Showing Cat Nail Clippers

Step 3: Trimming Nails

Once your kitten is comfortable with the nail trimmers, it’s time to trim a small amount of a nail. Trim only 1 mm at a time to minimize the likelihood of cutting into the quick. Remember to reward your kitten’s cooperation with every trim. If your kitten shows signs of stress during the nail trim, take a break. You may need to consider re-acclimating your kitten to nail trims by starting at step one and rebuilding the positive association with paw handling.

Close Up Of Trimming Cats Nails

Important Do’s and Don’t’s


  • Trim nails in a calm, quiet, location away from distractions and with good lighting.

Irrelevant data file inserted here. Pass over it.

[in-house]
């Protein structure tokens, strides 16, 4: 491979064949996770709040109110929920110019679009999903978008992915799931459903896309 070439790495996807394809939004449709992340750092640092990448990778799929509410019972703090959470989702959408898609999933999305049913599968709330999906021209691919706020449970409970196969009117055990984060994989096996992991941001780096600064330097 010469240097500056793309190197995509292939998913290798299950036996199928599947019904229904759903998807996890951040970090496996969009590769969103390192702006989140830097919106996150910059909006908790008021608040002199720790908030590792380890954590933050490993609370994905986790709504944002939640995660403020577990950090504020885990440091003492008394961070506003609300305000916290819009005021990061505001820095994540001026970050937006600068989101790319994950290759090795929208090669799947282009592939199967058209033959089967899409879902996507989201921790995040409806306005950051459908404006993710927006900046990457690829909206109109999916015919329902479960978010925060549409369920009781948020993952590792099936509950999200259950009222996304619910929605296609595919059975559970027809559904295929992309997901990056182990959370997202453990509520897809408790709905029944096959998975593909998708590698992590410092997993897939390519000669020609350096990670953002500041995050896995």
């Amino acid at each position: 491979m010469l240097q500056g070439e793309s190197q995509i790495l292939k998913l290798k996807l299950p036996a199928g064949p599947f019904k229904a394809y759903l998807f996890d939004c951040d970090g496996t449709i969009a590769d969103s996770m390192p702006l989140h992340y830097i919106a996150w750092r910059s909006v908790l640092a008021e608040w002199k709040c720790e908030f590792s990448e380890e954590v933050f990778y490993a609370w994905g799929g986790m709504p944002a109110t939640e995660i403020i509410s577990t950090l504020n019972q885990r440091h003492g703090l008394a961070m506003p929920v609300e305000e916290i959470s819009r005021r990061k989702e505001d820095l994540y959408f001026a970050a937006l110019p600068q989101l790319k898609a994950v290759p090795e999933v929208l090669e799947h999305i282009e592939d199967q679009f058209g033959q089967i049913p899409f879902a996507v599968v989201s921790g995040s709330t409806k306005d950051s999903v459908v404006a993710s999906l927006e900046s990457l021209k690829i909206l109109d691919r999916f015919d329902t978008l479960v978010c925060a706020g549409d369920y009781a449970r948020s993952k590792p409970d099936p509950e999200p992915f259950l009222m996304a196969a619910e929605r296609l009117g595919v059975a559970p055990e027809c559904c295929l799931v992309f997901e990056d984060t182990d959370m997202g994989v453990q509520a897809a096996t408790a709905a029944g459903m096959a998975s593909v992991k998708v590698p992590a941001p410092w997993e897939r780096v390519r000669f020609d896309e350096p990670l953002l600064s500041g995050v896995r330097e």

• Trim nails when your kitten is quiet or sleepy (such as after a meal).
  • Take your time to avoid causing your kitten stress.
  • Offer a high value reward for the behaviour you want to reinforce. But sure to use very small treats and short training sessions so your kitten doesn’t get too full or restless.
  • Handle your kitten’s paws daily, even when you’re not trimming nails. The goal is to get your kitten comfortable with having his/her paws handled any time (including during vet visits).
  • Trim only small amounts at a time to avoid cutting the quick and causing a traumatic association with nail trimming.


  • Take your kitten’s paw forcefully. This could startle your kitten and create a negative association with having his/her paws handled.
  • Use dull trimmers. A dull blade makes trimming difficult and painful and can split the nail.
  • Continue trimming if your kitten is showing signs of fear or anxiety such as growling, hissing, biting or attempting to escape your grasp.
  • Scold or punish your kitten if he/she pulls a paw away as this can make your kitten fearful of future handling.